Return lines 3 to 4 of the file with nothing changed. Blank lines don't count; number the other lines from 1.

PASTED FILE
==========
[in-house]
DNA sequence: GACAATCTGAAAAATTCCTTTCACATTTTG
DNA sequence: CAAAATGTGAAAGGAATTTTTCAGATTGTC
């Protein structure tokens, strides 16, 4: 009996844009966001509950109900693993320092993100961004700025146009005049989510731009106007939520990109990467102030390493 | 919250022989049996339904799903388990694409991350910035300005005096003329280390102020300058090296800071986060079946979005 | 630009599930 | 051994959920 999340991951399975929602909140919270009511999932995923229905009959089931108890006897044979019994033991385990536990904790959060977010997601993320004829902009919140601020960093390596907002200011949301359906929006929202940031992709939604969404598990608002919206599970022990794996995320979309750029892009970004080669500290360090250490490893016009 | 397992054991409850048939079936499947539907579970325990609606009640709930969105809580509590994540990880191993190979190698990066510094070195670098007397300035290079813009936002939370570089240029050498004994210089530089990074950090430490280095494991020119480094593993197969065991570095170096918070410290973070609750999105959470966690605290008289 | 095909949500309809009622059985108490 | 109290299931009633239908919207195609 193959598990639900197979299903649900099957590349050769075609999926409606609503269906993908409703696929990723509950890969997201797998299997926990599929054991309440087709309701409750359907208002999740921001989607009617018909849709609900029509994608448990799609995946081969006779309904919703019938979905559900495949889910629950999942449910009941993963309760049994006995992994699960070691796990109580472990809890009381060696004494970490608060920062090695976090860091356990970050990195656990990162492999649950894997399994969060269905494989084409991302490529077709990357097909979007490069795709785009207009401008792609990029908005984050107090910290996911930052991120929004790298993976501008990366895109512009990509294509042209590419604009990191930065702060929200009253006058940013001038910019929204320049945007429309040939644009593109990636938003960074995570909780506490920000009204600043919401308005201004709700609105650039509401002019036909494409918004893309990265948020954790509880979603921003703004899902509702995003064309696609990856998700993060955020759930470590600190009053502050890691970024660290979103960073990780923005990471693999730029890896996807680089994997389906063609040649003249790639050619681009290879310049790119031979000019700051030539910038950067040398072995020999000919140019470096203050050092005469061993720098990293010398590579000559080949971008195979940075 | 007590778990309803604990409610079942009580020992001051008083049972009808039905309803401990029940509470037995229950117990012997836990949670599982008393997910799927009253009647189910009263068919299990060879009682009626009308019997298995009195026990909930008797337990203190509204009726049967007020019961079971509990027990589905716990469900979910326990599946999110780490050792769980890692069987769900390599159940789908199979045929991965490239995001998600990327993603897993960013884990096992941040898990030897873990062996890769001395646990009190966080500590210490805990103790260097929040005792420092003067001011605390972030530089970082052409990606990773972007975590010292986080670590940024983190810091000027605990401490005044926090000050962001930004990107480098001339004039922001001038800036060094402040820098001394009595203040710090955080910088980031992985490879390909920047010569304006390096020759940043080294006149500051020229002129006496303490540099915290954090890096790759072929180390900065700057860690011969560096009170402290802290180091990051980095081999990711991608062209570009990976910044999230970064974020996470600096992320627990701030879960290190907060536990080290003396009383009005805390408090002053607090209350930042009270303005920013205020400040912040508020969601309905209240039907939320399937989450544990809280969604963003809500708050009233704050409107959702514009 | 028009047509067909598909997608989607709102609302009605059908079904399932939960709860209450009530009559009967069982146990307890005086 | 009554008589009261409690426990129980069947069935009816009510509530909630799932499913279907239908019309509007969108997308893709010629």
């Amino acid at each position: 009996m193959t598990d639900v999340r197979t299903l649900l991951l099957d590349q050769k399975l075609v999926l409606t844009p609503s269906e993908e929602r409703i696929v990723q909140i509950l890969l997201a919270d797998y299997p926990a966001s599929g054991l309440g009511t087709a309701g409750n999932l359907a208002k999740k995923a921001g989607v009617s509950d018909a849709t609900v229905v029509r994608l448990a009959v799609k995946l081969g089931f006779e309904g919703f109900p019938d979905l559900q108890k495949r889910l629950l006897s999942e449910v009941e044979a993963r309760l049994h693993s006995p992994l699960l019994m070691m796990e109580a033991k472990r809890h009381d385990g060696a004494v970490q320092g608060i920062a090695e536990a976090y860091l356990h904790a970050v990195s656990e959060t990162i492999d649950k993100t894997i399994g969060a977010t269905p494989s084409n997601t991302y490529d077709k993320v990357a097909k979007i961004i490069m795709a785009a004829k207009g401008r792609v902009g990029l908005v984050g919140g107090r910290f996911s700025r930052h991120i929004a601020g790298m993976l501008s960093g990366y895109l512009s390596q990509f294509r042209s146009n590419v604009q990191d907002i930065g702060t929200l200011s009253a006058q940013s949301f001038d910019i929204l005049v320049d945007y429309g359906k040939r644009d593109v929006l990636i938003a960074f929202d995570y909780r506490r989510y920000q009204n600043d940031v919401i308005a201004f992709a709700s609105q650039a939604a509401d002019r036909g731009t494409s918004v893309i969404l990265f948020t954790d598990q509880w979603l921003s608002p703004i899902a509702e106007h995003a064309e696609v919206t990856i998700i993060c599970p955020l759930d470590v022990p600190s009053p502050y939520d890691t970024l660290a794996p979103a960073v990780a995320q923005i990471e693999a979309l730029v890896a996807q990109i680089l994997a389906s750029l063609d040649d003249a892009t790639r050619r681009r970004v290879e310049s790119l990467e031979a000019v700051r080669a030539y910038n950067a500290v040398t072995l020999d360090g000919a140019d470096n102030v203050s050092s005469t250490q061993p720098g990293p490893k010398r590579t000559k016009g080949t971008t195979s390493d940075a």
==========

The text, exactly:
DNA sequence: CAAAATGTGAAAGGAATTTTTCAGATTGTC
């Protein structure tokens, strides 16, 4: 009996844009966001509950109900693993320092993100961004700025146009005049989510731009106007939520990109990467102030390493 | 919250022989049996339904799903388990694409991350910035300005005096003329280390102020300058090296800071986060079946979005 | 630009599930 | 051994959920 999340991951399975929602909140919270009511999932995923229905009959089931108890006897044979019994033991385990536990904790959060977010997601993320004829902009919140601020960093390596907002200011949301359906929006929202940031992709939604969404598990608002919206599970022990794996995320979309750029892009970004080669500290360090250490490893016009 | 397992054991409850048939079936499947539907579970325990609606009640709930969105809580509590994540990880191993190979190698990066510094070195670098007397300035290079813009936002939370570089240029050498004994210089530089990074950090430490280095494991020119480094593993197969065991570095170096918070410290973070609750999105959470966690605290008289 | 095909949500309809009622059985108490 | 109290299931009633239908919207195609 193959598990639900197979299903649900099957590349050769075609999926409606609503269906993908409703696929990723509950890969997201797998299997926990599929054991309440087709309701409750359907208002999740921001989607009617018909849709609900029509994608448990799609995946081969006779309904919703019938979905559900495949889910629950999942449910009941993963309760049994006995992994699960070691796990109580472990809890009381060696004494970490608060920062090695976090860091356990970050990195656990990162492999649950894997399994969060269905494989084409991302490529077709990357097909979007490069795709785009207009401008792609990029908005984050107090910290996911930052991120929004790298993976501008990366895109512009990509294509042209590419604009990191930065702060929200009253006058940013001038910019929204320049945007429309040939644009593109990636938003960074995570909780506490920000009204600043919401308005201004709700609105650039509401002019036909494409918004893309990265948020954790509880979603921003703004899902509702995003064309696609990856998700993060955020759930470590600190009053502050890691970024660290979103960073990780923005990471693999730029890896996807680089994997389906063609040649003249790639050619681009290879310049790119031979000019700051030539910038950067040398072995020999000919140019470096203050050092005469061993720098990293010398590579000559080949971008195979940075 | 007590778990309803604990409610079942009580020992001051008083049972009808039905309803401990029940509470037995229950117990012997836990949670599982008393997910799927009253009647189910009263068919299990060879009682009626009308019997298995009195026990909930008797337990203190509204009726049967007020019961079971509990027990589905716990469900979910326990599946999110780490050792769980890692069987769900390599159940789908199979045929991965490239995001998600990327993603897993960013884990096992941040898990030897873990062996890769001395646990009190966080500590210490805990103790260097929040005792420092003067001011605390972030530089970082052409990606990773972007975590010292986080670590940024983190810091000027605990401490005044926090000050962001930004990107480098001339004039922001001038800036060094402040820098001394009595203040710090955080910088980031992985490879390909920047010569304006390096020759940043080294006149500051020229002129006496303490540099915290954090890096790759072929180390900065700057860690011969560096009170402290802290180091990051980095081999990711991608062209570009990976910044999230970064974020996470600096992320627990701030879960290190907060536990080290003396009383009005805390408090002053607090209350930042009270303005920013205020400040912040508020969601309905209240039907939320399937989450544990809280969604963003809500708050009233704050409107959702514009 | 028009047509067909598909997608989607709102609302009605059908079904399932939960709860209450009530009559009967069982146990307890005086 | 009554008589009261409690426990129980069947069935009816009510509530909630799932499913279907239908019309509007969108997308893709010629």